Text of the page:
Was this candidate a good man?  You bet!  He was a nice guy? Yep!  He had a nice family.  He held a full time job.  What more could we ask for right?  Well, for starters, how about a desire to be connected with Freemasonry?   The only thing this guy knew about Freemasonry was that in order to be a Shriner and go to Virginia Beach in the Fall he had to also hold membership in a Masonic Lodge.

One can say, but the Shrine is a connection to Freemasonry.  Well, yes, it is, and landing on Mars has a connection to the Wright brothers too.  Without the basic building blocks of flight, we probably wouldn’t have robots crawling around extra terrestrial planets.

He had no idea what the Freemasons were.  He had no interest in Freemasonry in general.  Like most men he regurgitated something about George Washington, and then made a few references to the movie national treasure.  My reaction to this man, who was a good man, was more anger at his signers, and, in some regards, Grand Lodge, for allowing situations like this to even become possible.

After about a 45 minute education session, with questions and answers, I did feel this man to be an upstanding man.  He was very capable of doing well for the fraternity.  My point is, it should not have taken the investigation committee to tell this man what Freemasonry is.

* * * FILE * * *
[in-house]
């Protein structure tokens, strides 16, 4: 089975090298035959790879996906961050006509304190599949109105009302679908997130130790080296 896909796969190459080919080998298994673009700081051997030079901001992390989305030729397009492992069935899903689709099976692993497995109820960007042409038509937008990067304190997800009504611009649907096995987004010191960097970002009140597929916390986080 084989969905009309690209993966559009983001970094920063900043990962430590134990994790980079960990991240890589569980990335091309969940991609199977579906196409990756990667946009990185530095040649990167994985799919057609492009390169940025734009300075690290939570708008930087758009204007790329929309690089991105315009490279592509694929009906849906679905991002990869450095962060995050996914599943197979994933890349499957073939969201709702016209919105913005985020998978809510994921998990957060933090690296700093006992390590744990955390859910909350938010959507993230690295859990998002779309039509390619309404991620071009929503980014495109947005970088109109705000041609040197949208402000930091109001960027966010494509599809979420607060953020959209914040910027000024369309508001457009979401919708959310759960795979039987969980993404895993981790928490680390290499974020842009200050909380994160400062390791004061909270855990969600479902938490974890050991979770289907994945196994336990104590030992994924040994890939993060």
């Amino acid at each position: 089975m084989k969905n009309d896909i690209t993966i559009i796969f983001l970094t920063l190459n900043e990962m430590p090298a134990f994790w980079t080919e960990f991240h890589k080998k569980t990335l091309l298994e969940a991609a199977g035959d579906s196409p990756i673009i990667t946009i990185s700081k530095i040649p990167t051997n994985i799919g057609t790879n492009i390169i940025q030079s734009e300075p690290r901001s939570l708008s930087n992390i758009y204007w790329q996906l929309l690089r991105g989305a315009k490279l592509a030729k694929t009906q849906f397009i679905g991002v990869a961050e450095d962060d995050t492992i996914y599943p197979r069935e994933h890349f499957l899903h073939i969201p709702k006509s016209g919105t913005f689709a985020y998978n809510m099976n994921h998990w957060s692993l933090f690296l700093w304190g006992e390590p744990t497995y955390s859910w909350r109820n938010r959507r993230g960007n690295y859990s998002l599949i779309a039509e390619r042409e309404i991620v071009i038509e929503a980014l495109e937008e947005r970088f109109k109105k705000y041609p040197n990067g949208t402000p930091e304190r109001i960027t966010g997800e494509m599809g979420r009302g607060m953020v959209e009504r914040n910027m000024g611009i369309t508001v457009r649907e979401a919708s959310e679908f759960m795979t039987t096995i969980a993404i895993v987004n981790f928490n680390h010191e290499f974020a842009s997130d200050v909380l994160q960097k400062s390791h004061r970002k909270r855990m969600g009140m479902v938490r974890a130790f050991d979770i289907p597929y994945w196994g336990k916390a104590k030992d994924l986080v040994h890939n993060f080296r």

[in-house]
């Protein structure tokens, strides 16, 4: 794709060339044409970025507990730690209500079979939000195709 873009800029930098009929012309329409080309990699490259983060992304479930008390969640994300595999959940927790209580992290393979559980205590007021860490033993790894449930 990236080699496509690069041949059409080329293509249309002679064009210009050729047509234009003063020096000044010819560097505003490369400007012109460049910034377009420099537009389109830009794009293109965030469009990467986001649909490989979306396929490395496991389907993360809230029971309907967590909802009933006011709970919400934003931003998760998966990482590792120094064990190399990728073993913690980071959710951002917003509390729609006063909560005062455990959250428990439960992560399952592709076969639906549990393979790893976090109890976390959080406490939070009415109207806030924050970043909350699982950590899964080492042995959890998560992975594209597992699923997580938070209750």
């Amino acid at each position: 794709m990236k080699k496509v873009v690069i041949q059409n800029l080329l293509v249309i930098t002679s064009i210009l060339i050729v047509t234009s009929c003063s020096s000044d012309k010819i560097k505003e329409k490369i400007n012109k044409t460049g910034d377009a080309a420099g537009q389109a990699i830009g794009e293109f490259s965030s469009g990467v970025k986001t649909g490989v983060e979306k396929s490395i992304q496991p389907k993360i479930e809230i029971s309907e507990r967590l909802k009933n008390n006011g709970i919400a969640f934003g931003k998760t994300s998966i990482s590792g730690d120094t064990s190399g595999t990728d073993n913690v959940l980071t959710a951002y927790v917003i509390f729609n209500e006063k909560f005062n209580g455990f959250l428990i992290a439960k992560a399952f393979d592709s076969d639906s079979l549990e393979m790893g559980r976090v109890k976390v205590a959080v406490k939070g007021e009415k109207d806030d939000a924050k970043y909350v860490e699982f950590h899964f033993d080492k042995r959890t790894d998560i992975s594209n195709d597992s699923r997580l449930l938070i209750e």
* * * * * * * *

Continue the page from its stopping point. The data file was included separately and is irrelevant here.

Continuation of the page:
So here we are, a fraternity of men, who, in some instances, have no clue what our fraternity means or symbolizes.  These same men are making more drone Masons who have no clue what our fraternity means or symbolizes.  Then these new men go forth and are suppose to “spread the cement.”  Am I the only person in the state that sees a major problem with this?

When I am out in public, or at my job for that matter, I meet tons of Masons.  I work in tourism and travel, so I meet Masons all the time.  I am astounded at the men who see my ring and start the conversation, “I see you’re a Mason, so am I.”  Many times, these are good conversations, but unfortunately, many times they are just what I’ve explained above.  Men, who have no clue what it really means to be a Mason, asking me basic questions like, “Did you know Georg e Washington was a Mason.”  And then asking me if I thought there is a map on the back of the declaration.   Face palm, shake head.